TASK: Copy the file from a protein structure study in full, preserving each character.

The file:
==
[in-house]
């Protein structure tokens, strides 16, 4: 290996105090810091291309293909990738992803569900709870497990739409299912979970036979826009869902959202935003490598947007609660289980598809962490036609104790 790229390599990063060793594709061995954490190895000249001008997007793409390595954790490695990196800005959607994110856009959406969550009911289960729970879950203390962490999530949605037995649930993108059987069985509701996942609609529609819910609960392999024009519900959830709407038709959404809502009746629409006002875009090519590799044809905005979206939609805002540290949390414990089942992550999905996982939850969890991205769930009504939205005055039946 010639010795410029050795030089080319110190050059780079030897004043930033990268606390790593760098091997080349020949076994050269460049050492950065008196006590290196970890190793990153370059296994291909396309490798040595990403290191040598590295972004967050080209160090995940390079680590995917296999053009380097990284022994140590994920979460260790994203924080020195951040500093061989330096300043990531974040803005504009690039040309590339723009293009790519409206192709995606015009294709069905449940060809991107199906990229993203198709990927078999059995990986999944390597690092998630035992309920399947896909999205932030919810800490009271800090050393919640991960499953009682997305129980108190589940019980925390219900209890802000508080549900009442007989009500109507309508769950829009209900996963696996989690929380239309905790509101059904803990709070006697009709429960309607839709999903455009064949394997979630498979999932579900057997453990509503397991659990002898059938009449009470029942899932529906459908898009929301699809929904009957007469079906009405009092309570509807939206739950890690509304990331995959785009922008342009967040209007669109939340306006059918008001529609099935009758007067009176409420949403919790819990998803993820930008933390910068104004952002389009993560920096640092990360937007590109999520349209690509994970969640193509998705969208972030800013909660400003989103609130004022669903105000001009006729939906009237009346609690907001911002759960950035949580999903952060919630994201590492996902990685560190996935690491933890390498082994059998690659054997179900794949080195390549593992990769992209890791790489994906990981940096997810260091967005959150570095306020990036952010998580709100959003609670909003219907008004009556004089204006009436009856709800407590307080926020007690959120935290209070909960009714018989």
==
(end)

[in-house]
């Protein structure tokens, strides 16, 4: 290996105090810091291309293909990738992803569900709870497990739409299912979970036979826009869902959202935003490598947007609660289980598809962490036609104790 790229390599990063060793594709061995954490190895000249001008997007793409390595954790490695990196800005959607994110856009959406969550009911289960729970879950203390962490999530949605037995649930993108059987069985509701996942609609529609819910609960392999024009519900959830709407038709959404809502009746629409006002875009090519590799044809905005979206939609805002540290949390414990089942992550999905996982939850969890991205769930009504939205005055039946 010639010795410029050795030089080319110190050059780079030897004043930033990268606390790593760098091997080349020949076994050269460049050492950065008196006590290196970890190793990153370059296994291909396309490798040595990403290191040598590295972004967050080209160090995940390079680590995917296999053009380097990284022994140590994920979460260790994203924080020195951040500093061989330096300043990531974040803005504009690039040309590339723009293009790519409206192709995606015009294709069905449940060809991107199906990229993203198709990927078999059995990986999944390597690092998630035992309920399947896909999205932030919810800490009271800090050393919640991960499953009682997305129980108190589940019980925390219900209890802000508080549900009442007989009500109507309508769950829009209900996963696996989690929380239309905790509101059904803990709070006697009709429960309607839709999903455009064949394997979630498979999932579900057997453990509503397991659990002898059938009449009470029942899932529906459908898009929301699809929904009957007469079906009405009092309570509807939206739950890690509304990331995959785009922008342009967040209007669109939340306006059918008001529609099935009758007067009176409420949403919790819990998803993820930008933390910068104004952002389009993560920096640092990360937007590109999520349209690509994970969640193509998705969208972030800013909660400003989103609130004022669903105000001009006729939906009237009346609690907001911002759960950035949580999903952060919630994201590492996902990685560190996935690491933890390498082994059998690659054997179900794949080195390549593992990769992209890791790489994906990981940096997810260091967005959150570095306020990036952010998580709100959003609670909003219907008004009556004089204006009436009856709800407590307080926020007690959120935290209070909960009714018989």